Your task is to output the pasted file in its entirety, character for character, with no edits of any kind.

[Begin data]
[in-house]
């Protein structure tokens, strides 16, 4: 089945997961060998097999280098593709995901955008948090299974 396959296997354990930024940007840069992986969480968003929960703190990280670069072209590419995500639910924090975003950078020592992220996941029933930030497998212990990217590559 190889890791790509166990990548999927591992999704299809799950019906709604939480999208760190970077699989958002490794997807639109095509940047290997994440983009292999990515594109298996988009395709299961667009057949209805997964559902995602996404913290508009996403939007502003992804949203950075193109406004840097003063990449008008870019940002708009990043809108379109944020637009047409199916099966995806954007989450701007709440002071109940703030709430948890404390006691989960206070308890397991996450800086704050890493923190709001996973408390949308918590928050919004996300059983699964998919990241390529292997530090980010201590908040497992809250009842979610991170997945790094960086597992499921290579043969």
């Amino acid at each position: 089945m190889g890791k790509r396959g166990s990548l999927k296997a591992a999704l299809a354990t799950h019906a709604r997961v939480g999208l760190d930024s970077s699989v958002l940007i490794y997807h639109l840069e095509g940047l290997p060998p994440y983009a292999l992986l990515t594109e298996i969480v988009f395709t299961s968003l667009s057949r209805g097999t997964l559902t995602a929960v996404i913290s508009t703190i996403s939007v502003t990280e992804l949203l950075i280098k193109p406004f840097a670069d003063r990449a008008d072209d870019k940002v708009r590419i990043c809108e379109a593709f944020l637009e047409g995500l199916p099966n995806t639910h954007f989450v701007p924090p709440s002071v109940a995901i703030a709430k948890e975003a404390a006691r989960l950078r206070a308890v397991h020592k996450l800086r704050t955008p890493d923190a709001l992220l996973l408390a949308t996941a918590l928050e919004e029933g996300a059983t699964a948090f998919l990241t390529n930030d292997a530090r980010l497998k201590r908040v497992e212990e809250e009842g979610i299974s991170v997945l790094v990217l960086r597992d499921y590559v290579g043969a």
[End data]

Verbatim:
[in-house]
């Protein structure tokens, strides 16, 4: 089945997961060998097999280098593709995901955008948090299974 396959296997354990930024940007840069992986969480968003929960703190990280670069072209590419995500639910924090975003950078020592992220996941029933930030497998212990990217590559 190889890791790509166990990548999927591992999704299809799950019906709604939480999208760190970077699989958002490794997807639109095509940047290997994440983009292999990515594109298996988009395709299961667009057949209805997964559902995602996404913290508009996403939007502003992804949203950075193109406004840097003063990449008008870019940002708009990043809108379109944020637009047409199916099966995806954007989450701007709440002071109940703030709430948890404390006691989960206070308890397991996450800086704050890493923190709001996973408390949308918590928050919004996300059983699964998919990241390529292997530090980010201590908040497992809250009842979610991170997945790094960086597992499921290579043969």
């Amino acid at each position: 089945m190889g890791k790509r396959g166990s990548l999927k296997a591992a999704l299809a354990t799950h019906a709604r997961v939480g999208l760190d930024s970077s699989v958002l940007i490794y997807h639109l840069e095509g940047l290997p060998p994440y983009a292999l992986l990515t594109e298996i969480v988009f395709t299961s968003l667009s057949r209805g097999t997964l559902t995602a929960v996404i913290s508009t703190i996403s939007v502003t990280e992804l949203l950075i280098k193109p406004f840097a670069d003063r990449a008008d072209d870019k940002v708009r590419i990043c809108e379109a593709f944020l637009e047409g995500l199916p099966n995806t639910h954007f989450v701007p924090p709440s002071v109940a995901i703030a709430k948890e975003a404390a006691r989960l950078r206070a308890v397991h020592k996450l800086r704050t955008p890493d923190a709001l992220l996973l408390a949308t996941a918590l928050e919004e029933g996300a059983t699964a948090f998919l990241t390529n930030d292997a530090r980010l497998k201590r908040v497992e212990e809250e009842g979610i299974s991170v997945l790094v990217l960086r597992d499921y590559v290579g043969a």